Most Popular Questions
What is MedSafety Scan® (MSS)?
MedSafety Scan® is an internet-based clinical decision support tool that operates on all platforms, e.g. desktop, tablet and mobile devices. It is designed to serve the needs of prescribers, pharmacists, nurses and all other healthcare providers caring for patients who take medications.
MSS maximizes drug safety and is based on more than 20 years of research in drug safety conducted by the Arizona Center for Education and Research on Therapeutics (AZCERT).
MSS addresses two of the leading causes of drug-induced harm to patients as identified by the Centers for Medicare and Medicaid (CMS) and the FDA, i.e. 1) medicines that cause sudden death because they prolong the QT interval on the electrocardiogram (ECG) and 2) drug combinations that when taken together interact to cause harm.
What are MedSafety Scan's core functions?
MSS has several core functions and some are more important than others to health care providers (HCPs) in different use-cases or environments:
- Identifies the 1891 marketed medicines that can prolong the QT interval and increase the risk of sudden death – AZCERT is the recognized international authority for its ongoing process to maintain the online list of these drugs.
- Integrates patient-specific data and the QTdrugs list to calculate/report a patient’s risk score for drug-induced heart arrhythmia.
- Identifies and ranks all major drug interactions that are recommended in FDA drug labels and by CMS
- Provides alternatives for clinicians to consider in order to reduce the risk of harm from their medicines
- Provides warnings when drug pairs are contraindicated by FDA or are potential therapeutic duplicates
- Informs when the label for a drug recommends ECG monitoring or genetic testing to guide therapy.
How does MSS work?
Clinicians can log in, create their own work site (specific for ICU or Non-ICU patients), enter a patient's clinical profile and a list of medications. MSS calculates the patient’s QT risk score and reports any major drug-drug interactions that are relevant to that patient. Importantly, when MSS reports a warning of QT risk, it also suggests management alternatives such as, obtain ECG to check QT, change to alternative drug(s) for high risk drugs or correct low serum potassium before prescribing.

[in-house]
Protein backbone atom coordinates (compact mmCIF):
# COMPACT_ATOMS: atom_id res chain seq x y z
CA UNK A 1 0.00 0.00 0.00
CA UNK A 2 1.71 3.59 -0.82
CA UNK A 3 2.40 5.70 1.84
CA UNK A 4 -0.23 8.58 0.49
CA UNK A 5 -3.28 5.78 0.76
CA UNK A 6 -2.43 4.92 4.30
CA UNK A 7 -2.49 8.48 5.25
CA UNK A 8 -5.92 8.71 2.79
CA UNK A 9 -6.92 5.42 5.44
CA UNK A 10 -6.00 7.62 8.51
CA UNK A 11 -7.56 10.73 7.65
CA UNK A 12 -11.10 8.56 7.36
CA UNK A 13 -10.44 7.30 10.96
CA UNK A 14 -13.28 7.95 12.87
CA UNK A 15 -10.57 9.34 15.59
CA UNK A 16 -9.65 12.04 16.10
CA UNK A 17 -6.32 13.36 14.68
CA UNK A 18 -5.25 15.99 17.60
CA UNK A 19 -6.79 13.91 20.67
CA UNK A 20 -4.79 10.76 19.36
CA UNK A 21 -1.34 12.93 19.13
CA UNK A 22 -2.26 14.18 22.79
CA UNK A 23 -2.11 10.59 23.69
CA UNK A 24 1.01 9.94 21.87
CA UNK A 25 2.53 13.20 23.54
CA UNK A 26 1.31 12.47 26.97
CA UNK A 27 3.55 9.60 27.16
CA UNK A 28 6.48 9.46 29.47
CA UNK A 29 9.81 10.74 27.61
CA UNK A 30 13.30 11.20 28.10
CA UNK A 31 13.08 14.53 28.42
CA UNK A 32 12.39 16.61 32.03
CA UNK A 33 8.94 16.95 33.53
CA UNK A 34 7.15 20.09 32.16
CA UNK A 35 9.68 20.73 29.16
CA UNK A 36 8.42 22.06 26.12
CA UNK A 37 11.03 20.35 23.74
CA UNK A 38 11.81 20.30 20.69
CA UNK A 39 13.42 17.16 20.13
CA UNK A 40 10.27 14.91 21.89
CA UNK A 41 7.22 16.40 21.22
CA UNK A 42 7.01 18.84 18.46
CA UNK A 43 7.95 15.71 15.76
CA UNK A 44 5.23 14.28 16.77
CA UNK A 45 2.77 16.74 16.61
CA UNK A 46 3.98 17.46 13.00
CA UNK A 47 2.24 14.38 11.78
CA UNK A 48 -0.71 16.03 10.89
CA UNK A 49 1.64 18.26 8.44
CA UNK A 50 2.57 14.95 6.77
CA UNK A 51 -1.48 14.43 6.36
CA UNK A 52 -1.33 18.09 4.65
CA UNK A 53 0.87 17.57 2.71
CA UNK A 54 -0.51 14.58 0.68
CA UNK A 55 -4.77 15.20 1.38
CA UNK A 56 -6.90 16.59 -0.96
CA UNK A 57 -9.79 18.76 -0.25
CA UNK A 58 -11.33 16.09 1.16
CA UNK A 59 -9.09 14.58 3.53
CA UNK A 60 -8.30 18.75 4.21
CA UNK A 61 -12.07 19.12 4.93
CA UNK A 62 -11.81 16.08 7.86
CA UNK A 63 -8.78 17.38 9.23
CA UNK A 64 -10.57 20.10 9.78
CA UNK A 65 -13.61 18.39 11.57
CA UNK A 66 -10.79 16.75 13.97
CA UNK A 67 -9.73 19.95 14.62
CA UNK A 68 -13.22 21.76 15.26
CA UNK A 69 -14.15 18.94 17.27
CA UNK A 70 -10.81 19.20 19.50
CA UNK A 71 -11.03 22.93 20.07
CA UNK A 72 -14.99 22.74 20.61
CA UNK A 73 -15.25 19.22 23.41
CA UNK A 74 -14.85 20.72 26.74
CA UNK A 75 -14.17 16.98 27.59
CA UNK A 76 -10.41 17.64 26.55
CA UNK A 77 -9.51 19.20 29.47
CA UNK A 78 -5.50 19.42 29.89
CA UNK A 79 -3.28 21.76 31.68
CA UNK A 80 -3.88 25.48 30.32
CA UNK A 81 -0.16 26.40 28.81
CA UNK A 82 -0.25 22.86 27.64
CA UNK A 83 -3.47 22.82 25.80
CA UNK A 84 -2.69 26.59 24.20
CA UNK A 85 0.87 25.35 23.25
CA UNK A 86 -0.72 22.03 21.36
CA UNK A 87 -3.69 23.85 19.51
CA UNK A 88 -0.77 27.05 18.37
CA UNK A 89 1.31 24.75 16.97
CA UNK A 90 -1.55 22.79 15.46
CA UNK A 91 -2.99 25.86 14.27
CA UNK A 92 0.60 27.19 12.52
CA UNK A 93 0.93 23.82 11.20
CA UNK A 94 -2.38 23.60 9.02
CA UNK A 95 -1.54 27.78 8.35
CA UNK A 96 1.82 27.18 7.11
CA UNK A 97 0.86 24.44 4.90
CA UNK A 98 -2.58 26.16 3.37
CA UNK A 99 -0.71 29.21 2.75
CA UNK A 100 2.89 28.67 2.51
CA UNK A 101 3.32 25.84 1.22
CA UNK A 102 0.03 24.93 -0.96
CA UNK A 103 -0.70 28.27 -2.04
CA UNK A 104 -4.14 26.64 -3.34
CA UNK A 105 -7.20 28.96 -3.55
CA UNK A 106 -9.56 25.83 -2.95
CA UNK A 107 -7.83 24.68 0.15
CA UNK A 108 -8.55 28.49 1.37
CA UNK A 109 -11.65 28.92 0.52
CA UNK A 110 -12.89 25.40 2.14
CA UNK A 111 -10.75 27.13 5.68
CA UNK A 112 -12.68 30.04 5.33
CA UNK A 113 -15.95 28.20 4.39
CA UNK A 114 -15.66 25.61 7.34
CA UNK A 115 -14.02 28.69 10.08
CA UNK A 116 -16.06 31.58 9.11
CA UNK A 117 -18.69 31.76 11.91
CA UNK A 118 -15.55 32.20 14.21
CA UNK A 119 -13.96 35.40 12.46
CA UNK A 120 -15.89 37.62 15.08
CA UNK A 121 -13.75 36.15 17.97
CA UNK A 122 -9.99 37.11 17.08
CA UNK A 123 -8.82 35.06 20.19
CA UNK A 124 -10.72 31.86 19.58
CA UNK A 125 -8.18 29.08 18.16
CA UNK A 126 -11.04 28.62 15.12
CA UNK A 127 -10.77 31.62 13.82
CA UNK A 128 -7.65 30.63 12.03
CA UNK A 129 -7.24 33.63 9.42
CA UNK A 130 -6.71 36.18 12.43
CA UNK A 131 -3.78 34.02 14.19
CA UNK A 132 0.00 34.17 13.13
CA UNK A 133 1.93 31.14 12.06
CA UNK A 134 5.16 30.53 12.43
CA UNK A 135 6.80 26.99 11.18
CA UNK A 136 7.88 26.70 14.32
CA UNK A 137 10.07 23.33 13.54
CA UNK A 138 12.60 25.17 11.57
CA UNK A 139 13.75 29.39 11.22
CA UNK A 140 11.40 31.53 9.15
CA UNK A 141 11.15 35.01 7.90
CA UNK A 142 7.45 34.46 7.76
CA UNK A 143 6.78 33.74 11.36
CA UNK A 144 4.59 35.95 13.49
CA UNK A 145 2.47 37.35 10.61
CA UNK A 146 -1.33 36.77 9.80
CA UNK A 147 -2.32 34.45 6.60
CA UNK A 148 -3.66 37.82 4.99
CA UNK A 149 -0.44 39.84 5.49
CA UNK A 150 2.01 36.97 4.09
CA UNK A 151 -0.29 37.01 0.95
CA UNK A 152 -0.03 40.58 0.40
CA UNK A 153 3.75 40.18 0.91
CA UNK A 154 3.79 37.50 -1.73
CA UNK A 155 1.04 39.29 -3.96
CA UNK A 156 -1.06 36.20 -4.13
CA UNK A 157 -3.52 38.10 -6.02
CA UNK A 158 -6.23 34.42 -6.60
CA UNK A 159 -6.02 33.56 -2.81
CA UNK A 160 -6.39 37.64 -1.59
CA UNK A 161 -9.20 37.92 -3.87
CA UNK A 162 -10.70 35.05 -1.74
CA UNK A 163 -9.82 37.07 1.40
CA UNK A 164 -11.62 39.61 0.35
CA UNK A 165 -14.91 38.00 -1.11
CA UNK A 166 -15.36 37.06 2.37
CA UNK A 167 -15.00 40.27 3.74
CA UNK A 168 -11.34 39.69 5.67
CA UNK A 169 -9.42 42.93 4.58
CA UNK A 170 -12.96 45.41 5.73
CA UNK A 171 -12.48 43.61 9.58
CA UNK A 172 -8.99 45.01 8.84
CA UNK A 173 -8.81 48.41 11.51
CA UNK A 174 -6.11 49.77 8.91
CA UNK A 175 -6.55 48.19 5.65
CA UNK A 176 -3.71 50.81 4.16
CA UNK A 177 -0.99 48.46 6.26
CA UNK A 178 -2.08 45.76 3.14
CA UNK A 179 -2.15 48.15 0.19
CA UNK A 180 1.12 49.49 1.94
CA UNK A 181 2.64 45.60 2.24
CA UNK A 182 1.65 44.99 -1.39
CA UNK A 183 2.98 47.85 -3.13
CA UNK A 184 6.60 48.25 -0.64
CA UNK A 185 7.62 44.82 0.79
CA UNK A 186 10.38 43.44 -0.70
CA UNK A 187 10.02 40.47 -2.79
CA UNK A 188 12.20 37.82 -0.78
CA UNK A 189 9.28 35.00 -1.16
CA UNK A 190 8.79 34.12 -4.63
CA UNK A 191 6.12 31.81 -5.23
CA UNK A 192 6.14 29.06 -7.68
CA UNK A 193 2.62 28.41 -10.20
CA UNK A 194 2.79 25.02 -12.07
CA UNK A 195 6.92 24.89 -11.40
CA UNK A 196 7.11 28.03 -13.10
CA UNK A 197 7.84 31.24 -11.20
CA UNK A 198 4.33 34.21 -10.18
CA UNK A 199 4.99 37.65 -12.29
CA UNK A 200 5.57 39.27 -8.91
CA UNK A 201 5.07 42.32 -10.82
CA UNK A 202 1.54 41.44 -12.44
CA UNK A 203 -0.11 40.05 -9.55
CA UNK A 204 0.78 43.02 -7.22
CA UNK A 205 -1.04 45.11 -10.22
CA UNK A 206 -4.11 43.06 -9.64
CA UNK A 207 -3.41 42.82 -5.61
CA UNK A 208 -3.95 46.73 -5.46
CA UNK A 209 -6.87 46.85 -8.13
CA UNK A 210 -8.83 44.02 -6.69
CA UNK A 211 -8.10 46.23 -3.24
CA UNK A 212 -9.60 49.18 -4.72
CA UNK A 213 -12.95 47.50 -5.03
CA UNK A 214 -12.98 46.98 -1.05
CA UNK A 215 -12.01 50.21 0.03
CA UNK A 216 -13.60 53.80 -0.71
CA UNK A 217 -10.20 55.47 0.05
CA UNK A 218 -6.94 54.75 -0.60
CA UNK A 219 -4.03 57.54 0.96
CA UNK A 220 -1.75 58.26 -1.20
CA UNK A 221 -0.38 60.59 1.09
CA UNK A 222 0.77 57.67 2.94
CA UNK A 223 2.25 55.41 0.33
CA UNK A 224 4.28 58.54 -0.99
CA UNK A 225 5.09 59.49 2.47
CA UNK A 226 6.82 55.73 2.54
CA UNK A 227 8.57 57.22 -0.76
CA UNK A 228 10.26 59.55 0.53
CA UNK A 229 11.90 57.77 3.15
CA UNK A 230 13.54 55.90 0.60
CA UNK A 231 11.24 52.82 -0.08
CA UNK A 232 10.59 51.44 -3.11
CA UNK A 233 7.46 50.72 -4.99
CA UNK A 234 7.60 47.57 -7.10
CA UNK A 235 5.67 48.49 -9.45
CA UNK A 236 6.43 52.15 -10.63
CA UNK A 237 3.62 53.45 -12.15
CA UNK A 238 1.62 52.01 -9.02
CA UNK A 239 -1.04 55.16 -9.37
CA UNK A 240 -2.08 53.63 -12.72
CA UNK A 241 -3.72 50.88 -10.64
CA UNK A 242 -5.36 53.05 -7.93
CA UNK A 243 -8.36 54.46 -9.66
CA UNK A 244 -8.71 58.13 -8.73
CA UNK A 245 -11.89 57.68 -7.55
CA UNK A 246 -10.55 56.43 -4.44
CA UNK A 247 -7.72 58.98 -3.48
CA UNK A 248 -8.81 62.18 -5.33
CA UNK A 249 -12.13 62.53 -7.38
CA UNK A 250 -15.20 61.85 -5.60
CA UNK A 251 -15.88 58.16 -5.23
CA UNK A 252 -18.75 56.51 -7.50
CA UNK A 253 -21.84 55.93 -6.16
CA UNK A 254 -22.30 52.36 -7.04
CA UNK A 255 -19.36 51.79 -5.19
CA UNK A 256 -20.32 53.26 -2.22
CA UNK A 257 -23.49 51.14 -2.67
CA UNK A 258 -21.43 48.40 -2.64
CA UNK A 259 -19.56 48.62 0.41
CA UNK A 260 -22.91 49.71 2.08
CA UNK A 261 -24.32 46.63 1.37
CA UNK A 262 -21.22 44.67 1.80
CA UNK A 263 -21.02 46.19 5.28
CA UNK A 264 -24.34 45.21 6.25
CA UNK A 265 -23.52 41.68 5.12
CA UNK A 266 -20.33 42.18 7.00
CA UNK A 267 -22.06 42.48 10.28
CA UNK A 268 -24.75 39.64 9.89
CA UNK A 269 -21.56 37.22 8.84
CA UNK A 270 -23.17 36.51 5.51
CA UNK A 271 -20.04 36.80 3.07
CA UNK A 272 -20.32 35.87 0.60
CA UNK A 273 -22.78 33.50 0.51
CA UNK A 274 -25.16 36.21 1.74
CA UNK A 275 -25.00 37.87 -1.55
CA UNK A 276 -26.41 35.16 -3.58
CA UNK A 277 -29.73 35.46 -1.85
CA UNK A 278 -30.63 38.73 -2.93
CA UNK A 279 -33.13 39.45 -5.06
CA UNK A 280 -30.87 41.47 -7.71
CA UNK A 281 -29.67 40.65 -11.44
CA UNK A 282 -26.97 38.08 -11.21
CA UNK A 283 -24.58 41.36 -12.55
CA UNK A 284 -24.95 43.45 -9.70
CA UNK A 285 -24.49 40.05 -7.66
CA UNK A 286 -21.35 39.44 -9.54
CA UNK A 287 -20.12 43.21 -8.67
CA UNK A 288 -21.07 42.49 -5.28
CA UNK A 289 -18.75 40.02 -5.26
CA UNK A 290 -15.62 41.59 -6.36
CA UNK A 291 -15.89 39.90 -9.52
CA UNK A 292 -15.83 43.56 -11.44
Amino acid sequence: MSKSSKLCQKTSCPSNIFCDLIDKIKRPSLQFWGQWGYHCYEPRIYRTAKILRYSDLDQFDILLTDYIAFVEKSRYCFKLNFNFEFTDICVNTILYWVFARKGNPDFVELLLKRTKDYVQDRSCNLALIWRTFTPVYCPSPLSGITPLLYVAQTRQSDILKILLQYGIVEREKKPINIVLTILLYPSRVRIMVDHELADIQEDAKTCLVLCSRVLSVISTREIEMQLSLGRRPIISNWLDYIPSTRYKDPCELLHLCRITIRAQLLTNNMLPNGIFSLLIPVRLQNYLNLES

How is MSS better than conventional “Alerts” based on computerized drug surveillance?
The MSS program offers:
- Rapid drug list entry with autocomplete and spell check for greater accuracy
- Tailored management recommendations using each patient’s risk profile and:
- Calculates a risk score based on validated, weighted risk factors
- Can be customized for specific clinical populations (ICU or Non-ICU patients)
- Informs when a drug combination is contraindicated in the FDA label
- Tiered severity of advisories – customizable cut-points for all alerts and notifications
- Management options such as selecting a therapeutic alternative or adjusting the dose
- Guidance for when and how to monitor patients’ ECG and/or electrolytes
- Drill-down capacity for display of greater detail for drug interaction alerts or the specific elements in a patient’s QT risk score
- Tracking of management decisions and plans for each patient
- Report filing, transfer and record storage with HIPAA compliant system
Why is MSS needed in the clinical setting?
Medication Errors that result in Adverse Drug Reactions are the fourth leading cause of death in the US and are mostly preventable.
In the last 20 years, 14 major pharmaceutical products have been removed from the market due to QT prolongation that has been associated with torsades de pointes (TdP), a life-threatening heart rhythm disturbance that can cause sudden death. Over 50 drugs that have this risk remain on the market today and do so because their clinical value exceeds the overall population risk of harm.
Another 137 drugs are known to prolong the QT and are being monitored closely for TdP risk by the FDA. The fact that these drugs are needed but have potential for harm means that prescribers need to use every means possible to reduce the risk of harm by every means possible. MSS is designed to make the use of those drugs safer and remain available on the market.
Why is MSS being offered at no cost to medical professionals now?
AZCERT launched the www.MedSafetyScan.org website and announced to the public the open source “decision support” to assist healthcare providers and manage the risk of QT prolongation and torsades as they treat COVID-19 patients and/or conduct clinical trials.